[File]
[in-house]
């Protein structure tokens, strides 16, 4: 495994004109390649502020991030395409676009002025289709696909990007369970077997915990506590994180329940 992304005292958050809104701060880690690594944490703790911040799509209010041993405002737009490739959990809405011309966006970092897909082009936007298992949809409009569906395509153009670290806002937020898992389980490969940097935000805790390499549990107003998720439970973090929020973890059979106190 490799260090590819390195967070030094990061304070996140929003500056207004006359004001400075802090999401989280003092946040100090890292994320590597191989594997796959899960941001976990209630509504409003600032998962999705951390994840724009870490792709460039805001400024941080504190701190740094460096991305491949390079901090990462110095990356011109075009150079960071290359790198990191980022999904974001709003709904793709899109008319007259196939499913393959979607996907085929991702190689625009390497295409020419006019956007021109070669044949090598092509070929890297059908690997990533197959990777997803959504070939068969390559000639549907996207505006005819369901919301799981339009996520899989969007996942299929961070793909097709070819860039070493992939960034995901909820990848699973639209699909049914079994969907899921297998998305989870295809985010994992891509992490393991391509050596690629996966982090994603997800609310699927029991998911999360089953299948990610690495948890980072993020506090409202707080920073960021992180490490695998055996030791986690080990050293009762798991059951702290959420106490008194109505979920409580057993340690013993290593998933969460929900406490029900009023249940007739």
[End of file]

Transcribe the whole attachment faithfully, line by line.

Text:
[in-house]
């Protein structure tokens, strides 16, 4: 495994004109390649502020991030395409676009002025289709696909990007369970077997915990506590994180329940 992304005292958050809104701060880690690594944490703790911040799509209010041993405002737009490739959990809405011309966006970092897909082009936007298992949809409009569906395509153009670290806002937020898992389980490969940097935000805790390499549990107003998720439970973090929020973890059979106190 490799260090590819390195967070030094990061304070996140929003500056207004006359004001400075802090999401989280003092946040100090890292994320590597191989594997796959899960941001976990209630509504409003600032998962999705951390994840724009870490792709460039805001400024941080504190701190740094460096991305491949390079901090990462110095990356011109075009150079960071290359790198990191980022999904974001709003709904793709899109008319007259196939499913393959979607996907085929991702190689625009390497295409020419006019956007021109070669044949090598092509070929890297059908690997990533197959990777997803959504070939068969390559000639549907996207505006005819369901919301799981339009996520899989969007996942299929961070793909097709070819860039070493992939960034995901909820990848699973639209699909049914079994969907899921297998998305989870295809985010994992891509992490393991391509050596690629996966982090994603997800609310699927029991998911999360089953299948990610690495948890980072993020506090409202707080920073960021992180490490695998055996030791986690080990050293009762798991059951702290959420106490008194109505979920409580057993340690013993290593998933969460929900406490029900009023249940007739």